That’s Why We Have Amendments
I used my last blog (https://dwbracken.wordpress.com/2011/08/09/so-now-what/) to start LinkedIn discussions in the 360 Feedback and I/O Practitioners group, asking the question: What is a “valid” 360 process? The response from the 360 group was tepid, maybe because the group has a more general population that might not be that concerned with “classic” validity issues (which is basically why I wrote the blog in the first place). But the I/O community went nuts (45 entries so far) with comments running the gamut from constructive to dismissive to deconstructive.
Here is a sample of some of the “deconstructive” comments:
…I quickly came to conclusion it was a waste of good money…and only useful for people who could (or wanted to) get a little better.
It is all probably a waste of time and money. Good luck!!
There is nothing “valid” about so-called 360 degree feedback. Technically speaking, it isn’t even feedback. It is a thinly veiled means of exerting pressure on the individual who is the focal point.
My position regarding performance appraisal is the same as it has been for many years: Scrap It. Ditto for 360.
Actually, I generally agree with these statements in that many 360 processes are a waste of time and money. It’s not surprising that these sentiments are out there and probably quite prevalent. I wonder, though, if we are all on the same page. In another earlier blog, I suggested that discussions about the use and effectiveness of 360’s should be separated by those that are designed for feedback to a single individual (N=1) and those that are designed to be applied to groups (N>1).
But the fact is that HR professionals have to help their management make decisions about people, starting with hiring and then progressing through placement, staffing, promotions, compensation, rewards/recognition, succession planning, potential designation, development opportunities, and maybe even termination.
Nothing is perfect, especially so when it comes to matters that involve people. As an example, look to the U.S. Constitution, an endearing document that has withstood the test of time. Yet the Founding Fathers were the first to realize that they needed to make provisions for the addition of amendments to further make refinements. Of course, some of those amendments were imperfect themselves and were later rescinded.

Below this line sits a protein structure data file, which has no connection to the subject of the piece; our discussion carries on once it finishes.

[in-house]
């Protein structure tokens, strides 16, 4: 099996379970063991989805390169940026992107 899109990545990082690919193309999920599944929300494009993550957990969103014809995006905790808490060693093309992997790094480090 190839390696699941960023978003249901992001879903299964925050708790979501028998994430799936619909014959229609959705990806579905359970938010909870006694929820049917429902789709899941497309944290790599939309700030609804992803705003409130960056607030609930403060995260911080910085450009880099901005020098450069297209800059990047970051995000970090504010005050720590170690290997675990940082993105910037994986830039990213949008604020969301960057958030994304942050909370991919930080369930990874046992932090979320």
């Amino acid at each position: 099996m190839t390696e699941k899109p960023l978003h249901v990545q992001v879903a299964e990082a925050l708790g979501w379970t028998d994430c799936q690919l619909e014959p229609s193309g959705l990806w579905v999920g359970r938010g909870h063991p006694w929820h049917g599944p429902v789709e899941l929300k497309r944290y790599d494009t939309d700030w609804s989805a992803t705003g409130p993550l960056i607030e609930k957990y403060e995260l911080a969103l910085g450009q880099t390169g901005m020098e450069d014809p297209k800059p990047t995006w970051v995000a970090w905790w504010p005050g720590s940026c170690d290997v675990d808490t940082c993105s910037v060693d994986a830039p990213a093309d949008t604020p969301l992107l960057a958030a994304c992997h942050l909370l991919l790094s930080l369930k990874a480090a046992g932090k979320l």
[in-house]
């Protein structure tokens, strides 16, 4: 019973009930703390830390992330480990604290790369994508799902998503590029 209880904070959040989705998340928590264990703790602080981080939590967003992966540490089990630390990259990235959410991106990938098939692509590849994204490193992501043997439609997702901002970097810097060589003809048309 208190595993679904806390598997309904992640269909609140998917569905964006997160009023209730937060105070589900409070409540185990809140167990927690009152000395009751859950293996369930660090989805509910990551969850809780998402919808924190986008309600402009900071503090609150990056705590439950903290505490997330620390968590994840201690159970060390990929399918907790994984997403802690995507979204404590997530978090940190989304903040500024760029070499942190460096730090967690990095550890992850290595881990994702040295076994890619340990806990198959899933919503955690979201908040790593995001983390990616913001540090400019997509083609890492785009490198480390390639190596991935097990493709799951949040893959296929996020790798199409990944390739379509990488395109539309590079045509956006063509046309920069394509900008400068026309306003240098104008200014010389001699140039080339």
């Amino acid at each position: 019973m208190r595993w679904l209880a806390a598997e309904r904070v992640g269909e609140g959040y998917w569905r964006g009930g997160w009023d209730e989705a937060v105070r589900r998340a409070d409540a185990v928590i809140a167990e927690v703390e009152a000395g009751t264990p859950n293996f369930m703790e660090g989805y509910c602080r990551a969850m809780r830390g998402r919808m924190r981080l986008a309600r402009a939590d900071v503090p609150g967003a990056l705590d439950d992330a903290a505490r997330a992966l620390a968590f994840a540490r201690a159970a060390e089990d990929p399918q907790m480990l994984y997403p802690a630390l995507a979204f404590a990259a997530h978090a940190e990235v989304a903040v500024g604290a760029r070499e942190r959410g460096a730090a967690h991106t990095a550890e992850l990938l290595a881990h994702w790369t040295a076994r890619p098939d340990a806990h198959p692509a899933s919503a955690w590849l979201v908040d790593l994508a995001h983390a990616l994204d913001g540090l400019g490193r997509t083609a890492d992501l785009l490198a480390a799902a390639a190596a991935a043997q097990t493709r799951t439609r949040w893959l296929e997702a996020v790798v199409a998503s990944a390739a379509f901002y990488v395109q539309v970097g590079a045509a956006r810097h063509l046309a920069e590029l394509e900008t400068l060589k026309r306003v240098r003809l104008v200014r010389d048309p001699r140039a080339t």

But we haven’t thrown out the Constitution because it is imperfect. Nor do we find it easy to come to agreements what the revisions should be. But one of the many good things about humans is a seemingly natural desire to make things better.
Ever since I read Mark Edwards and Ann Ewen’s seminal book, 360 Degree Feedback, I have believed that 360 Feedback has the potential to improve personnel decision making when done well. The Appendix of The Handbook of Multisource Feedback is titled, “Guidelines for multisource feedback when used for decision making,” coauthored with Carol Timmreck, where we made a stab at defining what “done well” can mean.
In our profession, we have an obligation to constantly seek ways of improving personnel decision making. There are two major needs we are trying to meet, which sometimes cause tensions. One is to provide the organization with more accurate information on which to base these decisions, which we define as increased reliability (accurate measurement) and validity (relevant to job performance). Accurate decision making is good for both the organization and the individual.
The second need is to simultaneously use methods that promote fairness. This notion of fairness is particularly salient in the U.S. where we have “protected classes” (i.e., women, minorities, older workers), but hopefully fairness is a universal concept that applies in many cultures.
Beginning with the Edwards & Ewen book and progressing from there, we can find more and more evidence that 360 done well can provide decision makers with better information (i.e., valid and fair) than traditional sources (e.g., supervisory evaluations). I actually heard a lawyer state that organizations could be legally exposed for not using 360 feedback because is more valid and fair than methods currently in use.
I have quoted Smither, London and Reilly (2005) before, but here it is again:
We therefore think it is time for researchers and practitioners to ask “Under what conditions and for whom
is multisource feedback likely to be beneficial?” (rather than asking “Does multisource feedback work?”).
©2011 David W. Bracken